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U.S. Will Deploy Solid-State Laser Weapon On Ship Headed To Persian Gulf

The Laser Weapon System (LaWS) temporarily installed aboard the guided-missile destroyer USS Dewey in San Diego, Calif.
John F. Williams
U.S. Navy
The Laser Weapon System (LaWS) temporarily installed aboard the guided-missile destroyer USS Dewey in San Diego, Calif.

For the first time ever, the United States is deploying a solid-state laser weapon. The Laser Weapon System (LaWS) successfully destroyed a drone in flight during a test run and will head to the Persian Gulf aboard the USS Ponce as part of what the military is calling an "at-sea demonstration."

"The future is here," Peter A. Morrision, program officer for ONR's Solid-State Laser Technology Maturation Program, said in a statement. "The solid-state laser is a big step forward to revolutionizing modern warfare with directed energy, just as gunpowder did in the era of knives and swords."

Chief of Naval Research Rear Adm. Matthew Klunder said one of the big deals here is that a laser shot costs about $1.

"Compare that to the hundreds of thousands of dollars it costs to fire a missile, and you can begin to see the merits of this capability," Klunder said.

Another big advantage: A laser moves at the speed of light and in the future it may be able to disable an incoming missile.

The New York Times reports that deploying the laser aboard the Ponce "seemed meant as a warning to Iran not to step up activity in the gulf in the next few months if tensions increase because of sanctions and the impasse in negotations over the Iranian nuclear program."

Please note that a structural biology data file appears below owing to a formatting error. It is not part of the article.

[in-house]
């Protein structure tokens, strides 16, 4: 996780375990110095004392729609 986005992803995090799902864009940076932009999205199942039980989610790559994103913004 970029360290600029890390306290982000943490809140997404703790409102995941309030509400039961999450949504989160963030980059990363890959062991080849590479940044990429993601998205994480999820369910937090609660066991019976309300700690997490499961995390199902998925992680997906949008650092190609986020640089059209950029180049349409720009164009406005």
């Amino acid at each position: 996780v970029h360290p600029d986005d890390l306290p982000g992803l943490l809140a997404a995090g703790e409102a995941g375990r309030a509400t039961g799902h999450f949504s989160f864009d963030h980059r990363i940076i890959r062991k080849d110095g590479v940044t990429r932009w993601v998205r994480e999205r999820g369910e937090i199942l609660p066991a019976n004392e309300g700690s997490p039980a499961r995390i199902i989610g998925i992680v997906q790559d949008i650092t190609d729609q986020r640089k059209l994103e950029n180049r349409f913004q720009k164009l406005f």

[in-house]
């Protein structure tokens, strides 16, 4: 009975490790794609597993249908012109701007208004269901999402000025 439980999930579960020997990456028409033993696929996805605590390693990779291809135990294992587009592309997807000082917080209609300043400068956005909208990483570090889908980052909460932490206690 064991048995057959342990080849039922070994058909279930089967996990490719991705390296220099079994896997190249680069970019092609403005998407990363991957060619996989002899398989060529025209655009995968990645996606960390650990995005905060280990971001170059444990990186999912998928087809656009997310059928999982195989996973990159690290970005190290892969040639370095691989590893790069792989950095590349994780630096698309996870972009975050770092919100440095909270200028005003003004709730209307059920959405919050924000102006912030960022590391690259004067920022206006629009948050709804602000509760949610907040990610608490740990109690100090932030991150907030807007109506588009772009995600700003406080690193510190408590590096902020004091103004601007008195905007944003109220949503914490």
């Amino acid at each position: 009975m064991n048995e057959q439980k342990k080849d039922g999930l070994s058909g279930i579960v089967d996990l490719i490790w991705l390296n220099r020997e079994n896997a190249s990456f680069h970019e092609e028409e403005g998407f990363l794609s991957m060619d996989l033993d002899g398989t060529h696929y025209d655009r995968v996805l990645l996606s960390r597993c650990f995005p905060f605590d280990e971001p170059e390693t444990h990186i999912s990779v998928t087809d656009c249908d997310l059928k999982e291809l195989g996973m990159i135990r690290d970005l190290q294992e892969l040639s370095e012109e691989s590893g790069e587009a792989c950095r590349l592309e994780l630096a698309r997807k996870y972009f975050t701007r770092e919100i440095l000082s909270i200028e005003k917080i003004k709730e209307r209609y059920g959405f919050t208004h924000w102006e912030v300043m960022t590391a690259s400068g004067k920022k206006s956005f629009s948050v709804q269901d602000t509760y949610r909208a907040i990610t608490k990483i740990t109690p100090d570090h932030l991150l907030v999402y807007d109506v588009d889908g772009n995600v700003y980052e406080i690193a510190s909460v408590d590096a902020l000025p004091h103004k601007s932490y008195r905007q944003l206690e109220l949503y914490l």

The laser, the Navy said, is capable of destroying a vesel to non-lethal disabling.

The Navy released a video of the weapon system during a test aboard the USS Dewey in San Diego. The Navy says it shows a laser beam hitting an unmanned aircraft and after about four seconds, it catches fire and crashes into the ocean.

Wired's Danger room wrote a piece back in March about 2013 being the Navy's "year of the laser gun."

It reports that putting the laser on the Ponce is a big deal. Wired reported:

"First, testing a laser gun — most likely a solid-state laser — on a ship at sea puts enormous pressure on a much-hyped weapon to show-and-prove. Second, the laser isn't going on any old ship, it's going on the Ponce, recently retrofitted to become an 'Afloat Forward Staging Base' — that is, a new launchpad for attack helicopters, drones and commandos for, among other missions, counterterrorism raids. In other words, the Navy is putting laser weaponry aboard one of the ships it's most eager to highlight."

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Eyder Peralta is NPR's East Africa correspondent based in Nairobi, Kenya.
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